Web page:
Shirley Fernandes, a member of the Soesdyke/ Coverden Cultural, Youth and Sport organization, in collaboration with the Board of Industrial Training (BIT) is giving high-school dropouts in the area a second chance at furthering their education.
A training programme which commenced on January 12, targets high school dropouts (15 to 20 years old) in the Soesdyke/Coverden area and aims at equipping them with a skill which with further improvement will enable them to lead independent lives. The programme, Fernandes said, is being funded by the United Nations Development Programme (UNDP).
Fernandes explained yesterday that the programme offered a six-month craft course to students and on completion of the course they were issued certificates by BIT. The BIT certificates, she said, were accepted countrywide at craft schools and at the Guyana Technical Institute (GTI).
The first session of the programme, which concluded in July, started out with 15 students; five dropped out and ten graduated. Two of the graduates, Fernandes said, were now attending private schools so that they could sit the Caribbean Secondary Education Certificate (CSEC) exams and two were attending GTI pursuing studies in computer repair and electricity.
The second session of the course commenced in August and there are currently 16 students in that batch. However, Fernandes noted that all the students so far had been females. The males, she said, had expressed no interest in the programme.
“I’m not sure why the males aren’t coming to us,” Fernandes told Stabroek News. “We have a local sawmill willing to take them in and teach them carpentry and mechanical repairs for machinery.”
Embroidery, crocheting and floral arrangements are some of the things being taught. Classes are held at the Soesdyke/ Coverden Neighbourhood Democratic Council (NDC) building and BIT in collaboration with the UNDP is giving students a $4000 monthly stipend.
“The money isn’t much but it goes a long way for these students,” Fernandes stated. “They use it to buy materials to learn their craft and for those who come from as far as Yarrowkabra it aids with transportation costs.”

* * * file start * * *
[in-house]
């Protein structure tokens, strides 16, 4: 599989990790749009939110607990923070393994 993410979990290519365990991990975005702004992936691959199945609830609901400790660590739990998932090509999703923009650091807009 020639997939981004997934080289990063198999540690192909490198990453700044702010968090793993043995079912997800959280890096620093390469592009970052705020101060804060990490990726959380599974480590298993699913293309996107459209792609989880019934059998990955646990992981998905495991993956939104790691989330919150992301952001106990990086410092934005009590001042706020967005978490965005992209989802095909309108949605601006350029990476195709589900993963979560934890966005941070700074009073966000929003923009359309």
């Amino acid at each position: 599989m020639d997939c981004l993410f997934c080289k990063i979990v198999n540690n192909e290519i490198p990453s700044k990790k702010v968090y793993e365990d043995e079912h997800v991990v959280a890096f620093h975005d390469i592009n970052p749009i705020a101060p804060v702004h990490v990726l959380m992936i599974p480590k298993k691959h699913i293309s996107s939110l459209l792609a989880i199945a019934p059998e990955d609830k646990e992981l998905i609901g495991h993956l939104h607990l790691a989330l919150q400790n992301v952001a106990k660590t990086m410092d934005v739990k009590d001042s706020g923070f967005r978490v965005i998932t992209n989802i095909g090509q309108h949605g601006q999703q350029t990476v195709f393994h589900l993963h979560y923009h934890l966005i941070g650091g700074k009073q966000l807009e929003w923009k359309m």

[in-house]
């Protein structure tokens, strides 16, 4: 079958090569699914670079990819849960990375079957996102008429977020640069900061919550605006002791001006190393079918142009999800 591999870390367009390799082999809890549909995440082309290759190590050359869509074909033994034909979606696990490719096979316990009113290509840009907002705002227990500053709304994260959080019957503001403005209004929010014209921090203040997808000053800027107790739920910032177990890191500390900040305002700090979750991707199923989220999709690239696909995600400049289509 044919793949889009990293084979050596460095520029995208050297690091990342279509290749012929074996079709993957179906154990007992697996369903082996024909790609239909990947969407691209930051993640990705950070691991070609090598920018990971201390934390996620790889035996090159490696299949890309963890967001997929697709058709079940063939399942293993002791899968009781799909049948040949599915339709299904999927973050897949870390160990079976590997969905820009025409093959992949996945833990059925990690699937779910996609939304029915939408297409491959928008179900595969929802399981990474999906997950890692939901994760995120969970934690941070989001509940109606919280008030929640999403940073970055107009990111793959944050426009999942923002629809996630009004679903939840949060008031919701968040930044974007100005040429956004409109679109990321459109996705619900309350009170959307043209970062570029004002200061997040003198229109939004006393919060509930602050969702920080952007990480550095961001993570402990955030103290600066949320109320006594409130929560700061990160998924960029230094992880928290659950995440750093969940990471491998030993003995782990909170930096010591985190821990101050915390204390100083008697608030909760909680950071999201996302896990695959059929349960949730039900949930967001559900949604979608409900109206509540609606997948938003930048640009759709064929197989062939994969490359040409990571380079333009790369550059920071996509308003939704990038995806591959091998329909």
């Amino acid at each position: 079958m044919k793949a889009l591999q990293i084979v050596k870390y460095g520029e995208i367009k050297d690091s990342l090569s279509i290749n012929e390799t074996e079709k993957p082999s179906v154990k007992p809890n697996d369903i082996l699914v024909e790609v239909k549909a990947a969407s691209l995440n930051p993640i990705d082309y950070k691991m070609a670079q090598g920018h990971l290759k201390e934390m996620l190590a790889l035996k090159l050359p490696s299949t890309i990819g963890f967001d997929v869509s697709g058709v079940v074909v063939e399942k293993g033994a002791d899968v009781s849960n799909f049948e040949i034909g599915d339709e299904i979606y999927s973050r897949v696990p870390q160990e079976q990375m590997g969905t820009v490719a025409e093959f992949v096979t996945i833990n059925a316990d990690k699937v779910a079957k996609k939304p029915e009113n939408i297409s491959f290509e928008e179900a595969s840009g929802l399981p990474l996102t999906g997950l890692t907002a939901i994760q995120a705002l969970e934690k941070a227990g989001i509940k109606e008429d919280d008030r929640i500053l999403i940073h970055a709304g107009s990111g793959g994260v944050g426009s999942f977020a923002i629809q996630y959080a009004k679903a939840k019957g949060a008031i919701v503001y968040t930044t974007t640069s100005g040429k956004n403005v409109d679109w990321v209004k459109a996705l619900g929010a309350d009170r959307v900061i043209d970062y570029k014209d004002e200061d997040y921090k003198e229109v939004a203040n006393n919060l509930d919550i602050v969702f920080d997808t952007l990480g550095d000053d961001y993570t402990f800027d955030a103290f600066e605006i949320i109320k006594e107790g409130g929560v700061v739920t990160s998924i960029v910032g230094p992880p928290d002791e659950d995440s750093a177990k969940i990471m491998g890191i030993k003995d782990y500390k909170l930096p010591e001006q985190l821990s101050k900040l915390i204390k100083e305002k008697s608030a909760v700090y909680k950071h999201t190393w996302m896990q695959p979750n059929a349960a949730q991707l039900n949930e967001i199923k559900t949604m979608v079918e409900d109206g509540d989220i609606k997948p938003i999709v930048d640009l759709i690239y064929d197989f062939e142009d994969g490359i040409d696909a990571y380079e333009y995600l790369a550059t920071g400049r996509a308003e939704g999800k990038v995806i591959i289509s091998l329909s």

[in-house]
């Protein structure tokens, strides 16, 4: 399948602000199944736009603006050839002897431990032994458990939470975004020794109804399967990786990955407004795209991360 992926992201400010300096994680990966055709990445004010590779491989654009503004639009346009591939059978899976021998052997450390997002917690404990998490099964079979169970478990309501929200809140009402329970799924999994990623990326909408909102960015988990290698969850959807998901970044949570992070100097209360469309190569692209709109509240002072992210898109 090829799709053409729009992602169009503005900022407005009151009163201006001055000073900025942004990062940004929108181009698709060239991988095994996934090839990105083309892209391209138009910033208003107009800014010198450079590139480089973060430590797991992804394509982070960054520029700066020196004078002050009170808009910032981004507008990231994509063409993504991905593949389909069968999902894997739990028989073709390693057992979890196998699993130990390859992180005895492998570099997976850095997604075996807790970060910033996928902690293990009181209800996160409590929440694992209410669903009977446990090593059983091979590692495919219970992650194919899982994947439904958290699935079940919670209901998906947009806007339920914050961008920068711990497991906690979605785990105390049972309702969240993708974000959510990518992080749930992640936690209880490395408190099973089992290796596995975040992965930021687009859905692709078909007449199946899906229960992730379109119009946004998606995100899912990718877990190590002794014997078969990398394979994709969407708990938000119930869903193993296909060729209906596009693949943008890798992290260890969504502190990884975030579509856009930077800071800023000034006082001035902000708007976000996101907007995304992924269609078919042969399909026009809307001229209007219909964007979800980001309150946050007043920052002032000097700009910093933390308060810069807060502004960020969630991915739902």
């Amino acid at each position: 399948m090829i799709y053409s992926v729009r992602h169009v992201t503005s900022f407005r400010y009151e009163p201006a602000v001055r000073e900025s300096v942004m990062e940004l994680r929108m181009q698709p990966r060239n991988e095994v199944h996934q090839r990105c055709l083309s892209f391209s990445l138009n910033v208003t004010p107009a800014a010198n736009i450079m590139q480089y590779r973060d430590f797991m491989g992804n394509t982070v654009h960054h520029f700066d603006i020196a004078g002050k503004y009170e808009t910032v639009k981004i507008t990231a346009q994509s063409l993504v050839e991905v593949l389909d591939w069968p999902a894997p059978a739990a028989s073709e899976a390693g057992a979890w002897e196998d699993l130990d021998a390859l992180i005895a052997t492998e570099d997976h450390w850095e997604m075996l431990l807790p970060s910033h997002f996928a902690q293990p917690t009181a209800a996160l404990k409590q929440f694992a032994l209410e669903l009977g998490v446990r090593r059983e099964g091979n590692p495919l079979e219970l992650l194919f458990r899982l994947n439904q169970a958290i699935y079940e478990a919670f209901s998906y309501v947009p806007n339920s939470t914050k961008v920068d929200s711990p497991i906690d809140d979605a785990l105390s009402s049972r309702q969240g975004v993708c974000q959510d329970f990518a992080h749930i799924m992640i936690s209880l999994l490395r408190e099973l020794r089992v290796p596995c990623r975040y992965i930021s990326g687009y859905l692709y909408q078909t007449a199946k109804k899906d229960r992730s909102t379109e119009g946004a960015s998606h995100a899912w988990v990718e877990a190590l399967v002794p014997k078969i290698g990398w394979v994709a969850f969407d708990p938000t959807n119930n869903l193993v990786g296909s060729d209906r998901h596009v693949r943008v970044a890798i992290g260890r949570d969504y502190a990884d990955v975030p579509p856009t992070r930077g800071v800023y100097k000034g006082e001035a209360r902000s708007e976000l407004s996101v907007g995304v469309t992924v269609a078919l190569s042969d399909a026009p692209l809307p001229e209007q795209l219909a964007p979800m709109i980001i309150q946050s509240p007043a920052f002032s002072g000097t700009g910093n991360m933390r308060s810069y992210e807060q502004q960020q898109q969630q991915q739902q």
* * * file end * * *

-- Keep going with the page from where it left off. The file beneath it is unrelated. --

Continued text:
Fernandes said last year she approached BIT with the idea for such a programme because she realized there were many high school dropouts in the area wasting their time. These young people, Fernandes said, needed to be equipped with the necessary skills to support themselves.
Forms to enter the programme are available at the Soesdyke/ Coverden NDC. After the forms are completed applicants are interviewed by Fernandes. The main purpose of the interview is to learn more about the applicant and ensure that they are serious about completing the course.
“I chat with them and let them know that this is their second chance to be somebody and I listen to their ideas and what they want,” Fernandes said. “I also let them know there is more to life and that with this certificate from this programme they can further their education and become independent people.”
A lot of parents are not aware of the programme but Fernandes was hopeful that as word spread there would be greater response from youths. So far the parents of those who had participated and were participating in the programme had expressed enthusiasm and were very supportive, Fernandes reported.
“Majority of the youths I have dealt with so far dropped out of high school because their parents couldn’t afford to send them any more,” Fernandes explained. “Then there were others who left because of personal problems.” In addition to the crafts, Mathematics and English are also being taught to the students. Help and Shelter also sends councillors to discuss such topics as self esteem and sexually transmitted diseases, among other things, with the youths.